Personal data, from private to public
July 2019 (perspective of an assistant professor)
I list the spectrum of personal data from private to semi-public to fully public, to get us thinking about what it really means to share our words and images with others.
For a longgg time I've been thinking about the spectrum of private to public as it relates to personal data, probably ever since 1997 when I posted my middle-school ramblings to my first website. I doubt anyone actually read what I wrote back then, even though it was technically public.
Fast forward 22 years. I just read Hidden cities by Nadia Eghbal, along with her June 2019 newsletter, which re-sparked this long-standing thought in my mind that just because something is online doesn't mean it's necessarily public. I also recently wrote Communicating, Fast and Slow, which classifies modern communication on a spectrum from fast to slow. That gave me the idea to try to classify personal data on a spectrum from private to public. Here goes!
The first category includes data that we expect to be private:
Even though you expect all of this data to be private, anything in the cloud is less private since others can more easily access it.
The next category includes data that we intentionally communicate to an audience but expect to be kept somewhat private. Note how this is starting to relate to Communicating, Fast and Slow. Let's go from the least to the most public here:
This final category includes data that we intentionally make public, but in practice not everything is equally public (see related links in Appendix). Again from the least to the most public ...
Note that just because you post something publicly doesn't mean that you're necessarily expecting a ton of people to view and react to it; people can get caught off-guard when content from their niche personal website gets featured on, say, major news outlets.
Another note: the longer your content is (whether it's writing, audio, or video), the less public it feels since it takes more effort for someone to sift through it to find something to react to. For instance, a short Twitter or Facebook post feels very public since everyone can instantly see and knee-jerk react to it within seconds. But a longform article, podcast, or book requires a lot more dedicated attention before someone spreads or reacts to it.
Also, the more well-known you are, the more of a multiplier there is on the “publicness” of anything you post. (Think of the difference between a random unknown person posting something and the CEO of a major company posting that exact same thing.)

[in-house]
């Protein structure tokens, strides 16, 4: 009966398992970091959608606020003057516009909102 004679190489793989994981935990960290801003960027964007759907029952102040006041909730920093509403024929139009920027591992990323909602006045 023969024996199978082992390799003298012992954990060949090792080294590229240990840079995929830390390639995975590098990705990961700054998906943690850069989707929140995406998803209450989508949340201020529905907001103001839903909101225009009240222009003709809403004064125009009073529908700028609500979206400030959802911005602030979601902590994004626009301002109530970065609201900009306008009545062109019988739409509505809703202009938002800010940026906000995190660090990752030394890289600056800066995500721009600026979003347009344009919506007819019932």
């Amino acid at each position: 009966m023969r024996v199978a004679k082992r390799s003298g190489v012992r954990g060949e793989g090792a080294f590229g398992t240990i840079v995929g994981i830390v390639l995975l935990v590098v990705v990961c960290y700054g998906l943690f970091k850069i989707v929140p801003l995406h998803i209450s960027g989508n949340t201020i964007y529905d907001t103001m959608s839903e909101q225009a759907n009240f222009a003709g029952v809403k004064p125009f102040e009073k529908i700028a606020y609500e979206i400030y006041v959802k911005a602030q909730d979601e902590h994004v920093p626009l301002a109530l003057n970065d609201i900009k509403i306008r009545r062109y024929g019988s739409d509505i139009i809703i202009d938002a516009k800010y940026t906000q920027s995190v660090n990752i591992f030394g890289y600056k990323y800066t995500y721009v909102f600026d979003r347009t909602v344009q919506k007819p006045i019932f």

1What if someone secretly records you and posts publicly without your permission? Or gossips with ill intent? This simple one-dimensional spectrum doesn't take deception into account.
2Encrypted data is more private than unencrypted.
3Using pseudonyms, throwaway accounts, or posting anonymously can make these more private.
4I've personally found audio and video formats to be much more expressive than writing because they feel less public. Since audio/video requires more dedication from my audience to consume, it's less likely that my words will get amplified out of context. For details, jump to 7:57 of my VidCon 2019 recap video.
5Often these people aren't purposely looking to incite outrage for personal gain. They're just unaware that their views are unpopular with certain audiences that they're not even targeting. But it's so easy for anyone to pick up on those words and re-share them with communities that the post wasn't originally meant to reach.
Hopefully this spectrum has made you think more deeply about what it means for our personal data to be private, public, or somewhere in between. Modern life isn't as simple as “Well, if you don't want the entire world to see something, then don't post it online!” That's almost like telling people not to ever go out in public. Many of us communicate online publicly or semi-publicly since that's the most convenient way to reach our audience, which could be up to dozens or hundreds of likeminded people. And some of us write online to think out loud or to keep ourselves accountable/motivated, even if (almost) nobody is reading. But we're not prepared for the context collapse and unintended attention when our words spread beyond our intended bounds.
Another important facet I didn't have room to fit into this one-dimensional spectrum is time. What if you excitedly posted something super-publicly ten years ago, but now you wish that weren't online anymore since your viewpoints or identity might have changed during those years? Sometimes you can't even take your old content offline, since you don't control the website where it's posted (e.g., a discussion forum or online publication). And even if you could take it offline (e.g., from your own website), it's probably archived in the Internet Archive so someone will always be able to dig it up and re-post it with their own commentary.
Finally, what this article also didn't cover is that other people often post information about us, such as our parents, friends, classmates, teachers, or coworkers. They often use our names, words, and images in their own posts, which we can't fully control. Like it or not, our data is always going to be less private than we expect, so we all need to learn to cope with this reality.
How this article was written ...
Behind-the-scenes of me writing this article from scratch in a single 1.5-hour session at the coffee shop. Video is at 500% speed.